For more than 20 years, calcitonin has been used in the treatment of Paget’s disease. With long-term administration of the hormone, two main patterns of biochemical response have been observed.1 In most patients, serum alkaline phosphatase activity and urinary hydroxyproline excretion fall over a period of months and reach a plateau at an average reduction of about 50% below pretreatment levels. Biochemical indexes may remain suppressed to this degree for more than 10 years as treatment continues (Figure 7.1). In a smaller group of patients after an initial period of typical biochemical suppression, the indices gradually rise, and with continuing treatment they reach pretreatment or even higher levels (Figure 7.2). This latter pattern of acquired clinical resistance appears to occur most commonly when salmon or porcine calcitonin is administered, but a similar clinical course has been observed in a few patients on human calcitonin therapy. Primary clinical resistance may occur but appears to be unusual.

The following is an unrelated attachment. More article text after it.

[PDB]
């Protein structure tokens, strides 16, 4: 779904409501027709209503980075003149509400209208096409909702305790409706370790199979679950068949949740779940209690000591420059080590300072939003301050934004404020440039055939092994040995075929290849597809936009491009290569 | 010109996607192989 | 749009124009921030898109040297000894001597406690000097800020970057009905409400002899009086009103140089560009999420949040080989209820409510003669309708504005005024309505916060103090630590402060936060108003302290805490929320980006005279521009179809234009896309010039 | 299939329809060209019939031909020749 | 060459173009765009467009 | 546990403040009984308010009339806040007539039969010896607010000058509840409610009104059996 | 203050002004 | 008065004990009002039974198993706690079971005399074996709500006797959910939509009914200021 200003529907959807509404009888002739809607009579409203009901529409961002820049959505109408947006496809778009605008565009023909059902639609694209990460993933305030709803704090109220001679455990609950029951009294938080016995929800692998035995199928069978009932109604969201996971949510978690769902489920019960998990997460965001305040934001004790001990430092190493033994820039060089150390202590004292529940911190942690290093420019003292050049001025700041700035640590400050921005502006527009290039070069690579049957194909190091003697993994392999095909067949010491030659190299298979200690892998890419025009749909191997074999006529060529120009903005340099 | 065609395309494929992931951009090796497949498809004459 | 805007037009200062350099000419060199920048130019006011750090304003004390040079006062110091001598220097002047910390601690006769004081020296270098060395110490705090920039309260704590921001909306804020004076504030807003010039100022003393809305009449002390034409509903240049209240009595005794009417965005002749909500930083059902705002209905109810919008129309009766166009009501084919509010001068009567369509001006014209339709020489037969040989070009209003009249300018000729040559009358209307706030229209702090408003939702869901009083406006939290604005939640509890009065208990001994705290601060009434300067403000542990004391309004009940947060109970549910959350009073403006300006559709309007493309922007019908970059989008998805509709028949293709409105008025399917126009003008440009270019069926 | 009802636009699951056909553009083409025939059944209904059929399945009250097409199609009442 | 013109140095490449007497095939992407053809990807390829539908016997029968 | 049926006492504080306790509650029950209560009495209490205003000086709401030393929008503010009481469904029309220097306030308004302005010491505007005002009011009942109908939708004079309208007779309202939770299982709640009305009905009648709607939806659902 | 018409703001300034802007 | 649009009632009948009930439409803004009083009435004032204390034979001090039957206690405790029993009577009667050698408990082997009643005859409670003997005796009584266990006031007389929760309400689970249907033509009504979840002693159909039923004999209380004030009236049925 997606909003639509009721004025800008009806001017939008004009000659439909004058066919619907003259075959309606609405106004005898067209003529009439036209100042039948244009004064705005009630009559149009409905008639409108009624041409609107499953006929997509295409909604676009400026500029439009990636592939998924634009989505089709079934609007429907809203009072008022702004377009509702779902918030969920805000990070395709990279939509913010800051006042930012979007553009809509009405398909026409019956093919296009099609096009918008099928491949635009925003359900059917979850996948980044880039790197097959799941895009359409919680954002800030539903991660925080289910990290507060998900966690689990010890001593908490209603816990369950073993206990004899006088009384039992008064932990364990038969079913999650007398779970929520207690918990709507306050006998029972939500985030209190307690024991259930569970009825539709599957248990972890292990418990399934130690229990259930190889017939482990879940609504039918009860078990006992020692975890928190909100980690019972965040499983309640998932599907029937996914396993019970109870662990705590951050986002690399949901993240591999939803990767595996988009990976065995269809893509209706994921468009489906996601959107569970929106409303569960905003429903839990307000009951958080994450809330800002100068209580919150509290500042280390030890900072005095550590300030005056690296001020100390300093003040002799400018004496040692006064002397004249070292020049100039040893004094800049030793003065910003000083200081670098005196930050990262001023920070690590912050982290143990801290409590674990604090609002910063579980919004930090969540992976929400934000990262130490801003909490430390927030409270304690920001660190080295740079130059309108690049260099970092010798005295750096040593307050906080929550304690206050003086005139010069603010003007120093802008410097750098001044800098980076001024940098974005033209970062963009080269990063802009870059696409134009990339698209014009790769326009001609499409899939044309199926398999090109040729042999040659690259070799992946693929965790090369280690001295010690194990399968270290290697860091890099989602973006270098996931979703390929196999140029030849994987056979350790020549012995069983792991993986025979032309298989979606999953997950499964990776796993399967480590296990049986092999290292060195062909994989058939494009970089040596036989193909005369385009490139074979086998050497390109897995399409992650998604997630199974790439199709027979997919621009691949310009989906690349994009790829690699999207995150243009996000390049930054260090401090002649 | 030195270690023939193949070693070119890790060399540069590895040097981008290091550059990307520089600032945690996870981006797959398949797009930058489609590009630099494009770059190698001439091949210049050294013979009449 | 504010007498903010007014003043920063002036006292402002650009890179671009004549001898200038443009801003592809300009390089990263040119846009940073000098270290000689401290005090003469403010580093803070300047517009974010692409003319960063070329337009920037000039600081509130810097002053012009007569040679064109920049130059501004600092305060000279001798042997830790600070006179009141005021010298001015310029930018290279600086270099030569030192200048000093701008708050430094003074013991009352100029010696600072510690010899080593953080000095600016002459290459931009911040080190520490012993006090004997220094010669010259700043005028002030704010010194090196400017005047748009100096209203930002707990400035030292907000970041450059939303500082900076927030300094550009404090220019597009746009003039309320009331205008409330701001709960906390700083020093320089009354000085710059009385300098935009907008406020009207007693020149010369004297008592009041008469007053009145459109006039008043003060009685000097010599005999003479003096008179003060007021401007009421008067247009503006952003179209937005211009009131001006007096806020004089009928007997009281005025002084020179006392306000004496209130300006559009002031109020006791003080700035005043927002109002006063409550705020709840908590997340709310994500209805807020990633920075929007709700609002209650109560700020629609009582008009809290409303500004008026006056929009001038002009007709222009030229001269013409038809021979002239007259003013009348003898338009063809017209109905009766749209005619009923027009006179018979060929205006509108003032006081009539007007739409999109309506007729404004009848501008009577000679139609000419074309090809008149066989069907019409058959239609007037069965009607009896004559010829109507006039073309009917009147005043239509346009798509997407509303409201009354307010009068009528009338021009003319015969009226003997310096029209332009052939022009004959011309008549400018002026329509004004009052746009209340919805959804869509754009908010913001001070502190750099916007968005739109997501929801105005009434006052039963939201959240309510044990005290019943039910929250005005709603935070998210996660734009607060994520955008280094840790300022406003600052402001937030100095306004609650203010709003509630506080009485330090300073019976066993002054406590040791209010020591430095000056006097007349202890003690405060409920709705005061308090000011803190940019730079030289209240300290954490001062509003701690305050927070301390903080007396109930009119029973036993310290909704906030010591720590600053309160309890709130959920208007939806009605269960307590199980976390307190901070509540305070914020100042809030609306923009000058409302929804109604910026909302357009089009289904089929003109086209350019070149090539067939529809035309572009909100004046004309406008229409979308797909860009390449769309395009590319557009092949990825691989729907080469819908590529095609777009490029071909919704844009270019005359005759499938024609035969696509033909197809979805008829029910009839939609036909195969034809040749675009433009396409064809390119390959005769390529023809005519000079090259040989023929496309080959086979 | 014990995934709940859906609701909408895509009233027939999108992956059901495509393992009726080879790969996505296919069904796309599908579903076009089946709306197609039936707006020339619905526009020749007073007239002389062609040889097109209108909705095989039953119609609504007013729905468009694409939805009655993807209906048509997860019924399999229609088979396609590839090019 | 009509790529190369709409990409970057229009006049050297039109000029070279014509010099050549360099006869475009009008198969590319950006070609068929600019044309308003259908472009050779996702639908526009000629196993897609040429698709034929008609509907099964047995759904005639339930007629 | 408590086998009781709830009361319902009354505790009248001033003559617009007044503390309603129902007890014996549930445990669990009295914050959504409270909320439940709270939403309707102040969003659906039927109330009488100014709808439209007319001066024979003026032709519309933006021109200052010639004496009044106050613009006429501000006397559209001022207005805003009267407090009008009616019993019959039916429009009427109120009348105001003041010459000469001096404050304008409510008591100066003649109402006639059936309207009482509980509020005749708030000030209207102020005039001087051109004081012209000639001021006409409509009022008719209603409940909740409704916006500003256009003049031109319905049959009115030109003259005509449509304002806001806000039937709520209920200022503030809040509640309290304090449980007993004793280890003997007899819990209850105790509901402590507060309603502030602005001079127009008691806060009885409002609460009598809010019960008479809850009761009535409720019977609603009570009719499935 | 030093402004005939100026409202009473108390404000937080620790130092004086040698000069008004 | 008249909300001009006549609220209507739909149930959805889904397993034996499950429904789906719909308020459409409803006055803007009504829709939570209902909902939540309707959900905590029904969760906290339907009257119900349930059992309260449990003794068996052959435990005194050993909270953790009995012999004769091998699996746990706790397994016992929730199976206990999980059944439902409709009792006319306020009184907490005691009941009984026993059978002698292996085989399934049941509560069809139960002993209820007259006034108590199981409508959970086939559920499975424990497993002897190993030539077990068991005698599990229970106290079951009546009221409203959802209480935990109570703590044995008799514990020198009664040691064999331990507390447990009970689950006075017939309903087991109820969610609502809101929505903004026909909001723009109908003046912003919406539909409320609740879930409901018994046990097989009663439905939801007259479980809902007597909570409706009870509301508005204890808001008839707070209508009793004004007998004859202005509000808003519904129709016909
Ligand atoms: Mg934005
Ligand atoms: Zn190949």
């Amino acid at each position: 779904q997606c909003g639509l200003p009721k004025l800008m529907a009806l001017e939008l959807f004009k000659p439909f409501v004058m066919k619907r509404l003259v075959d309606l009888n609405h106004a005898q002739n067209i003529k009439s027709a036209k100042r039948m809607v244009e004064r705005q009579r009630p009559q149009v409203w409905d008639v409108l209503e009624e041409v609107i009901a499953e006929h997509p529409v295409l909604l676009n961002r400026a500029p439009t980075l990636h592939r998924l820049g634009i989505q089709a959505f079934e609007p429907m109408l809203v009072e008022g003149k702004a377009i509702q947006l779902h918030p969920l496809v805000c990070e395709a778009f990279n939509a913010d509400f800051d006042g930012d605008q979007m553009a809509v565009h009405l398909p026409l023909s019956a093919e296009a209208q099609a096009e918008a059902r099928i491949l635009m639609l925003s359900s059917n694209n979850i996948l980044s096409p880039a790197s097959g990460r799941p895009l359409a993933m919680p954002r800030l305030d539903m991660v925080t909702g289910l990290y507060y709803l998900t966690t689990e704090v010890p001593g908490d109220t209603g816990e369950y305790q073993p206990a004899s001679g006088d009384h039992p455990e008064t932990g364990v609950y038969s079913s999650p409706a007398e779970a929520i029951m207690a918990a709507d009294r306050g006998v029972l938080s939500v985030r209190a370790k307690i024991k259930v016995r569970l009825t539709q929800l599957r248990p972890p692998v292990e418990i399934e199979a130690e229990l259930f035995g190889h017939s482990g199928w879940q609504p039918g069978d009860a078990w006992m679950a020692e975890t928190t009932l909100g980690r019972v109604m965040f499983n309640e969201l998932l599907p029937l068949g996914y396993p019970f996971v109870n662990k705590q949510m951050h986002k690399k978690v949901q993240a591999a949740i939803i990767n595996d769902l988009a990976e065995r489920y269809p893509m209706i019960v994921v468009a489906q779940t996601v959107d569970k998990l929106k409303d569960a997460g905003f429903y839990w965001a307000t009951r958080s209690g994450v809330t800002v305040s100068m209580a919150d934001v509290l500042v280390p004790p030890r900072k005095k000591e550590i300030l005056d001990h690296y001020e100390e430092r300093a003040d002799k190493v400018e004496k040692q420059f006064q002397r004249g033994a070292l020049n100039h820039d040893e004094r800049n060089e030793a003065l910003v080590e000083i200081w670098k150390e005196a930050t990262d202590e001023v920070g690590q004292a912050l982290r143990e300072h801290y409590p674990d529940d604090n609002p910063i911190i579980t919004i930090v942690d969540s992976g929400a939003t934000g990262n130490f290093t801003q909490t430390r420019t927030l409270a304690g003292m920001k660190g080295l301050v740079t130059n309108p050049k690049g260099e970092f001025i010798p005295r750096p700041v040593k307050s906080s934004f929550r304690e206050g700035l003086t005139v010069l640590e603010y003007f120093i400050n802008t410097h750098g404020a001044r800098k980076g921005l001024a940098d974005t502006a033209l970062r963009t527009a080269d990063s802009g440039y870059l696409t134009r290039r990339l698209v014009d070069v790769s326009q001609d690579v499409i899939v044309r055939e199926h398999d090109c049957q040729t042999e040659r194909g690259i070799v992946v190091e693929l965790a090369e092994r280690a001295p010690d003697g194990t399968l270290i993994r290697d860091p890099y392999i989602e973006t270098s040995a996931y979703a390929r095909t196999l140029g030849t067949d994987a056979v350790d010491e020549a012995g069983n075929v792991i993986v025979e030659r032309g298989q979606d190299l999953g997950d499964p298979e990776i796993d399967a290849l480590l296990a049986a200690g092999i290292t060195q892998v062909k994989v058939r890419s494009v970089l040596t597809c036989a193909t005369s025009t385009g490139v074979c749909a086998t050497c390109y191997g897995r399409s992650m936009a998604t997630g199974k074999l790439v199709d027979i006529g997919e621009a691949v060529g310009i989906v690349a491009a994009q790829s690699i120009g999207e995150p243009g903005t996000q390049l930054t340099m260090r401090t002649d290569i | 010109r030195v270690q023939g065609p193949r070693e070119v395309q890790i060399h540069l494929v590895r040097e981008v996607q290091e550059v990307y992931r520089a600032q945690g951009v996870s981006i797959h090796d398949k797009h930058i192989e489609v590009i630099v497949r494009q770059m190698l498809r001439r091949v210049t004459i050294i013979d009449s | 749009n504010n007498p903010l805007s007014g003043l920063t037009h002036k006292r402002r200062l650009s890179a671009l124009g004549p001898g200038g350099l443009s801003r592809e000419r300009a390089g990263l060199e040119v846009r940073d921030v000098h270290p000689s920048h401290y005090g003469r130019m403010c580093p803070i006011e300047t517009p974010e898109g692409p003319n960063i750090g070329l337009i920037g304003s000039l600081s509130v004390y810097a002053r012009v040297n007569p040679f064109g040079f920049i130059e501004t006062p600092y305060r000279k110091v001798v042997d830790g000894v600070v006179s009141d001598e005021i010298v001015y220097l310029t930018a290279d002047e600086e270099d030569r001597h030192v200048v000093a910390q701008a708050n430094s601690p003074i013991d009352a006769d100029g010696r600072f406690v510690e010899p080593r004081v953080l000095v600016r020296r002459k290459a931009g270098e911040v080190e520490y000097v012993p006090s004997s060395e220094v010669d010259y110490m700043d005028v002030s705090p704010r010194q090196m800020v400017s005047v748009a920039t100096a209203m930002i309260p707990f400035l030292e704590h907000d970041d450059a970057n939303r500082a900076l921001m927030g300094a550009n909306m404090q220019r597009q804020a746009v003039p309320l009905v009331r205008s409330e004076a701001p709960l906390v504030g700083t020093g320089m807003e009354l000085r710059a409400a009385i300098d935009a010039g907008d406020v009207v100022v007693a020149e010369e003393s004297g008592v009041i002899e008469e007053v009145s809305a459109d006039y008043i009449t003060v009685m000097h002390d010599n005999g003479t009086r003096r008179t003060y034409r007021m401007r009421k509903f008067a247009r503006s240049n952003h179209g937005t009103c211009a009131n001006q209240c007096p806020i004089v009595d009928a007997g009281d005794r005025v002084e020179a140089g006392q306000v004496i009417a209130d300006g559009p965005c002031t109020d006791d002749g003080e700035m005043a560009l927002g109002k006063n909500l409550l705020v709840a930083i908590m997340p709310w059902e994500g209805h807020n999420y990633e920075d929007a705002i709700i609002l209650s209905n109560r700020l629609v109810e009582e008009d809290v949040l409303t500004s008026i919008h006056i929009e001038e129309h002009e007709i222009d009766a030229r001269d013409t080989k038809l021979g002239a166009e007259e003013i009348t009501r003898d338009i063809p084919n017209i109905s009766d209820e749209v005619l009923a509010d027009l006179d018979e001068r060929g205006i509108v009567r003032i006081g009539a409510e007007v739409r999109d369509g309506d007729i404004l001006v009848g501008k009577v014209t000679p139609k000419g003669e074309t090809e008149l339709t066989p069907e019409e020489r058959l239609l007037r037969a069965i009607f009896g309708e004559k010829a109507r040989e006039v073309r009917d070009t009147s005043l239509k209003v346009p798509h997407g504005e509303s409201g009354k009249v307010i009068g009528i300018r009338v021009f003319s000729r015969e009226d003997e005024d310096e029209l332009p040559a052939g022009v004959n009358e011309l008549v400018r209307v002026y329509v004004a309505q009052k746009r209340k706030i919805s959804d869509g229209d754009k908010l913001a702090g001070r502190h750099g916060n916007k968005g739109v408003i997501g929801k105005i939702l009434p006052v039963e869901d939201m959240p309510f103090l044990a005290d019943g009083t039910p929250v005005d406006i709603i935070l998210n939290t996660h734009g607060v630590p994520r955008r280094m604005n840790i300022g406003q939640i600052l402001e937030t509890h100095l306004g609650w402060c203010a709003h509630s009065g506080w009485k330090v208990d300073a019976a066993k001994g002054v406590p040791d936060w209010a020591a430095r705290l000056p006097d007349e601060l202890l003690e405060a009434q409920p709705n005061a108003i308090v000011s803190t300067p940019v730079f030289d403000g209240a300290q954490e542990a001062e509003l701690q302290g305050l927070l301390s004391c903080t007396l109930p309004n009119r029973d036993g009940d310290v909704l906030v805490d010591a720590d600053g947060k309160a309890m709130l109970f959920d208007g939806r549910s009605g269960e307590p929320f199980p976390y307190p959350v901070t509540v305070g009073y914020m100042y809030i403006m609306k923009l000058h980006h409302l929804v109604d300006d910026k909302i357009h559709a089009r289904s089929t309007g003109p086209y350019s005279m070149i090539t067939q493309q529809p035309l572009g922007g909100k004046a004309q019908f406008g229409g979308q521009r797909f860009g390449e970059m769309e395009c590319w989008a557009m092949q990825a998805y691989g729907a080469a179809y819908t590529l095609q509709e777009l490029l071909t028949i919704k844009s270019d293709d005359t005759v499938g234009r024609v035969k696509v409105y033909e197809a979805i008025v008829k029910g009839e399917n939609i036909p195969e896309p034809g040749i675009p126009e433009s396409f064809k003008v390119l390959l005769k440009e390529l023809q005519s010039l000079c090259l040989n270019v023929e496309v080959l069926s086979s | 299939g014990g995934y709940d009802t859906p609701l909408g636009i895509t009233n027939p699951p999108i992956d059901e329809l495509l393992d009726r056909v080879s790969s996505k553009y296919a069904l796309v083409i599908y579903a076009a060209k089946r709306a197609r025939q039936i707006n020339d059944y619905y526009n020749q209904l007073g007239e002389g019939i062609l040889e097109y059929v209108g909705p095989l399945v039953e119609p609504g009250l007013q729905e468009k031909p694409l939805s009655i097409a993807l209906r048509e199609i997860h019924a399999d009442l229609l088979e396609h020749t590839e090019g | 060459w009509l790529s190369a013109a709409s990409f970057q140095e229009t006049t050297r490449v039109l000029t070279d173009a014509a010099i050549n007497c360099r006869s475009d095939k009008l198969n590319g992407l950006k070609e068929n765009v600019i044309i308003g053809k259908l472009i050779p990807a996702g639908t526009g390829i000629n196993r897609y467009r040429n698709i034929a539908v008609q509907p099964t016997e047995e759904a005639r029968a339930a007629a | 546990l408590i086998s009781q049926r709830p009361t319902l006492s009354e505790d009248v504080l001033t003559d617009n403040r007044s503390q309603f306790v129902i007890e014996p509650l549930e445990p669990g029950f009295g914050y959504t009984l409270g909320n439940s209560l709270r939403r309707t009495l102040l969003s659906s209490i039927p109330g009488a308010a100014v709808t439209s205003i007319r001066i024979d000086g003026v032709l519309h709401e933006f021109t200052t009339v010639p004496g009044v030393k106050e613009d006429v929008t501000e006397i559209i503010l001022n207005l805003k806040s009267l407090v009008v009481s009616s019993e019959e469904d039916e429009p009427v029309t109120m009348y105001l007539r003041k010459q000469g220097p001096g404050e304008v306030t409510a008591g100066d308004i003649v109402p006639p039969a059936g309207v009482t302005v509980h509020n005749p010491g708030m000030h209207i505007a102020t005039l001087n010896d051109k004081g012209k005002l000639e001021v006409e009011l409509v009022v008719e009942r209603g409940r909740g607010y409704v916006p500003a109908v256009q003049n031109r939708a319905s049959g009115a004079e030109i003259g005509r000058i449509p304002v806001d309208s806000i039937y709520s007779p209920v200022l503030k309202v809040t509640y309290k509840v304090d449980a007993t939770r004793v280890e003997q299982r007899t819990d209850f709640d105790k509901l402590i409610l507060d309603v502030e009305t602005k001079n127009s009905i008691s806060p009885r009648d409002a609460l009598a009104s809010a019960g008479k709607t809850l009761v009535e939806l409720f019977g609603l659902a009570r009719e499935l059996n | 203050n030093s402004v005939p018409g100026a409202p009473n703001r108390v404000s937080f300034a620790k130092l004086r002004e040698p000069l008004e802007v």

KeywordsSalmon Calcitonin Clinical Resistance Calcitonin Receptor Human Calcitonin Serum Alkaline Phosphatase Activity
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